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There is no doubt the car of the future will be safer, smarter and offer greater high-tech gadgets and gizmos, but without improved security the risk of car hacking is real.

“The security protection on cars is virtually non-existent, it is at a level of protection that a desktop computer system had in the 1980s, the basic security requirements such as authentication, confidentiality and integrity are not strong,” said Professor Andry Rakotonirainy from Queensland University of Technology (QUT) Centre for Accident Research & Road Safety – Queensland (CARRS). He has researched the security systems of existing fleet, future autonomous and connected cars and found there was little protection against hacking.

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“What this means is that as vehicles become more and more connected and autonomous, with the ability to communicate to other vehicles and infrastructure through wireless networks, the threat of cyber attack increases putting people’s safety and security at risk.”

While most vehicles built within the last decade had features allowing them to connect to the Internet and communicate with devices within the vehicle, the development of intelligent transport systems meant future cars would connect to wireless networks as standard and would offer a higher level of automation, Rakotonirainy said.

Cyber Security

He said all new cars have technology called CAN-BUS located under the steering wheel, allowing anyone to check the health of a vehicle and to control it.

CAN-BUS provides access to the brain of a car.

“This CAN-BUS allows all microcontrollers within a car to communicate to each other and is accessible via a mere plug,” he said. “It can be used to control almost everything such as the airbags, brakes, cruise control and power steering systems. CAN-BUS can be accessed locally or remotely with simple devices.”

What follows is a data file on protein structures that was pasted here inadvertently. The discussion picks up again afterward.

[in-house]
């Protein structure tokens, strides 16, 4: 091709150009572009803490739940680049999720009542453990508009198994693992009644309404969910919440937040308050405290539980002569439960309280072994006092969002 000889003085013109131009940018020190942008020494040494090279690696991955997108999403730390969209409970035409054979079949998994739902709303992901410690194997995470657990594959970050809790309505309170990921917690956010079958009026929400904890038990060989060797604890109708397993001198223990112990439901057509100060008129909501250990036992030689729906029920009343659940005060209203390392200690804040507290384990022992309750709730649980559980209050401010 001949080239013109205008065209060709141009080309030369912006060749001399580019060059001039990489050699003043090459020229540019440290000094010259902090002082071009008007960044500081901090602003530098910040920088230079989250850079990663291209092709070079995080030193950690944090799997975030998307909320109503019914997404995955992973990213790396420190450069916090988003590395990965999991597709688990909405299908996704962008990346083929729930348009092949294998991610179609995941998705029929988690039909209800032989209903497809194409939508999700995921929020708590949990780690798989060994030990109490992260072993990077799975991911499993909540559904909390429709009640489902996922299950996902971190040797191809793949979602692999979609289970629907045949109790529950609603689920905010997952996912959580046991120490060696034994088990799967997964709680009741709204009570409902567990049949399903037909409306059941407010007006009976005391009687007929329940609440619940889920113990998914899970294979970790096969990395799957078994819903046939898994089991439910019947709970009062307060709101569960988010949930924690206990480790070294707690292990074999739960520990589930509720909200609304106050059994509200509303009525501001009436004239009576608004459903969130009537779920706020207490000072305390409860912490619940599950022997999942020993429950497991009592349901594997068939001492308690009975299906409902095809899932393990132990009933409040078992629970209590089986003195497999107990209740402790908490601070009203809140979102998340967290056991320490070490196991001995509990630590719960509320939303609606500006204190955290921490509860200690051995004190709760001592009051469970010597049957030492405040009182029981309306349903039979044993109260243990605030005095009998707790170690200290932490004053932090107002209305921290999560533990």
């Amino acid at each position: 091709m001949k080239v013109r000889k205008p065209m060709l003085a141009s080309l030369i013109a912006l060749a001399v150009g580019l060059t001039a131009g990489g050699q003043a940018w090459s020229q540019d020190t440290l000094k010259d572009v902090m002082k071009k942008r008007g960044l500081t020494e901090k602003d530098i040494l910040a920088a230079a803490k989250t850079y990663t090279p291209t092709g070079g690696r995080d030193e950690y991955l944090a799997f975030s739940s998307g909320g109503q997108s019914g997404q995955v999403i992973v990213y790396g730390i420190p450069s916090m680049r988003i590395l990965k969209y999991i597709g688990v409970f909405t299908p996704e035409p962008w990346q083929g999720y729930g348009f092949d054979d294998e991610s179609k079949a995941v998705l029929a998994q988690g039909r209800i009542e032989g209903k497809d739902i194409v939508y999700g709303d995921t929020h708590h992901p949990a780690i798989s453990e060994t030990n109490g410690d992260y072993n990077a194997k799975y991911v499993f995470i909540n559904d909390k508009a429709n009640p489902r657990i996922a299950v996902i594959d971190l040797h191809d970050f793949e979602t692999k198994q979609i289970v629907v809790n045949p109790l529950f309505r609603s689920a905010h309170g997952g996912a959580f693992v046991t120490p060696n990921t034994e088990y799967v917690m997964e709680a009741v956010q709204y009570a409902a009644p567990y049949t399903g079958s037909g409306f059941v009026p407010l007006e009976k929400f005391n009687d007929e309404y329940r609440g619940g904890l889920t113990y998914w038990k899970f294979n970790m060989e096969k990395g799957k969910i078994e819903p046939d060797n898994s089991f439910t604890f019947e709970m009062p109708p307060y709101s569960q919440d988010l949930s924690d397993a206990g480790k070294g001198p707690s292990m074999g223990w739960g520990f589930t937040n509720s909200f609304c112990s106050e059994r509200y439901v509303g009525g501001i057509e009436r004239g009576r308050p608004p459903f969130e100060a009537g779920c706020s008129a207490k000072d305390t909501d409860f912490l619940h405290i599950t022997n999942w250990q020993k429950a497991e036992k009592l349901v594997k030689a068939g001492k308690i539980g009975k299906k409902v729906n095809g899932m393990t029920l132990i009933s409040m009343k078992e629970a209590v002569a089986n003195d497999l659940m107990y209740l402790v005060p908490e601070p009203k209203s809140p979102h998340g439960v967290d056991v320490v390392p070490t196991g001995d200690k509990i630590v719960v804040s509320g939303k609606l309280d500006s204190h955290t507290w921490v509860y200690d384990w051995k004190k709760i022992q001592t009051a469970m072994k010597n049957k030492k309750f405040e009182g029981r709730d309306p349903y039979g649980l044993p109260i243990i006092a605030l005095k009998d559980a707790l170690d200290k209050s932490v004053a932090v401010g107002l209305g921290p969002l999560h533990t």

This is just the beginning, he said.

“This is just the tip of the iceberg as future cars will feature a tremendous mix of wireless networks and offer numerous opportunities to improve safety, entertainment and comfort.

“For example, cars will be wirelessly connected to other cars. If a vehicle stops ahead, a warning can be issued to drivers behind to slow down, or vehicles can automatically take control and slowdown without the driver’s intervention.

“It will also be possible for vehicles to connect with infrastructure. For example, if a light turned red, but an approaching vehicle failed to slow, perhaps because the driver was distracted, a warning could be issued or action taken to automatically control the vehicle.”

Rakotonirainy said while these features have the potential to improve road safety, if hacked, people’s lives could be at risk.

“If someone hacks into a vehicle’s electronics via a wireless network and exploits the current security loophole, they can track or take control of it,” he said.

Rakotonirainy said it was vital for car makers, government and road safety experts to turn their attention to this global security threat.

“We need to be analyzing the types of risk that that these intelligent vehicles are facing and work to provide a secure, reliable and trusted protection system,” Rakotonirainy said.

“A vehicle’s communication security over wireless networks cannot be an afterthought and needs to be comprehensively considered at the early stages of design and deployment of these high-tech systems from the hardware, software, user and policy point of view.”

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